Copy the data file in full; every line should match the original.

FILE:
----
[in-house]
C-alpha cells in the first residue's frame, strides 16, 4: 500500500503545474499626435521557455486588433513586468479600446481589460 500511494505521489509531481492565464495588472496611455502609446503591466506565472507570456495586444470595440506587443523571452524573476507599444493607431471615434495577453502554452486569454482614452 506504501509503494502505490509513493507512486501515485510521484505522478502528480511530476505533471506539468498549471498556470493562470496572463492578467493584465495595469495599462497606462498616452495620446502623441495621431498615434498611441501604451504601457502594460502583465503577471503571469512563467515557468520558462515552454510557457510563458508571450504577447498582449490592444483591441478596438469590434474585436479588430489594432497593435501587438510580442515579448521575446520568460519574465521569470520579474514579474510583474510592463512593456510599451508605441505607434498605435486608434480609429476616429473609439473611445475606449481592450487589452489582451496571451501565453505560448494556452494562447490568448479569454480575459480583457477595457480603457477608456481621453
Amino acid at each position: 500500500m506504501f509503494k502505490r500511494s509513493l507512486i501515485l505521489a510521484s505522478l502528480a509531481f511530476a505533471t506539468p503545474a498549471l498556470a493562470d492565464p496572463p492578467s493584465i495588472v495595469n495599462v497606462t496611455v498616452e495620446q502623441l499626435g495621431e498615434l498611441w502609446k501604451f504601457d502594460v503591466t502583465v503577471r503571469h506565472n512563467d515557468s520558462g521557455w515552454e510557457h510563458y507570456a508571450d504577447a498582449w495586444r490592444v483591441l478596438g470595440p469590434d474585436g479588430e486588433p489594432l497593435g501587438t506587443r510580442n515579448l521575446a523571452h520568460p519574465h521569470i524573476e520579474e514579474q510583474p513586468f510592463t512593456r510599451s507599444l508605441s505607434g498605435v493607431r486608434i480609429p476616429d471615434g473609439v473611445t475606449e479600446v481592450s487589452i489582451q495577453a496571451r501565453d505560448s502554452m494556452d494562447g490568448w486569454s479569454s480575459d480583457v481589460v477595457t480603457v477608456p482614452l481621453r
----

[in-house]
C-alpha cells in the first residue's frame, strides 16, 4: 500500500503545474499626435521557455486588433513586468479600446481589460 500511494505521489509531481492565464495588472496611455502609446503591466506565472507570456495586444470595440506587443523571452524573476507599444493607431471615434495577453502554452486569454482614452 506504501509503494502505490509513493507512486501515485510521484505522478502528480511530476505533471506539468498549471498556470493562470496572463492578467493584465495595469495599462497606462498616452495620446502623441495621431498615434498611441501604451504601457502594460502583465503577471503571469512563467515557468520558462515552454510557457510563458508571450504577447498582449490592444483591441478596438469590434474585436479588430489594432497593435501587438510580442515579448521575446520568460519574465521569470520579474514579474510583474510592463512593456510599451508605441505607434498605435486608434480609429476616429473609439473611445475606449481592450487589452489582451496571451501565453505560448494556452494562447490568448479569454480575459480583457477595457480603457477608456481621453
Amino acid at each position: 500500500m506504501f509503494k502505490r500511494s509513493l507512486i501515485l505521489a510521484s505522478l502528480a509531481f511530476a505533471t506539468p503545474a498549471l498556470a493562470d492565464p496572463p492578467s493584465i495588472v495595469n495599462v497606462t496611455v498616452e495620446q502623441l499626435g495621431e498615434l498611441w502609446k501604451f504601457d502594460v503591466t502583465v503577471r503571469h506565472n512563467d515557468s520558462g521557455w515552454e510557457h510563458y507570456a508571450d504577447a498582449w495586444r490592444v483591441l478596438g470595440p469590434d474585436g479588430e486588433p489594432l497593435g501587438t506587443r510580442n515579448l521575446a523571452h520568460p519574465h521569470i524573476e520579474e514579474q510583474p513586468f510592463t512593456r510599451s507599444l508605441s505607434g498605435v493607431r486608434i480609429p476616429d471615434g473609439v473611445t475606449e479600446v481592450s487589452i489582451q495577453a496571451r501565453d505560448s502554452m494556452d494562447g490568448w486569454s479569454s480575459d480583457v481589460v477595457t480603457v477608456p482614452l481621453r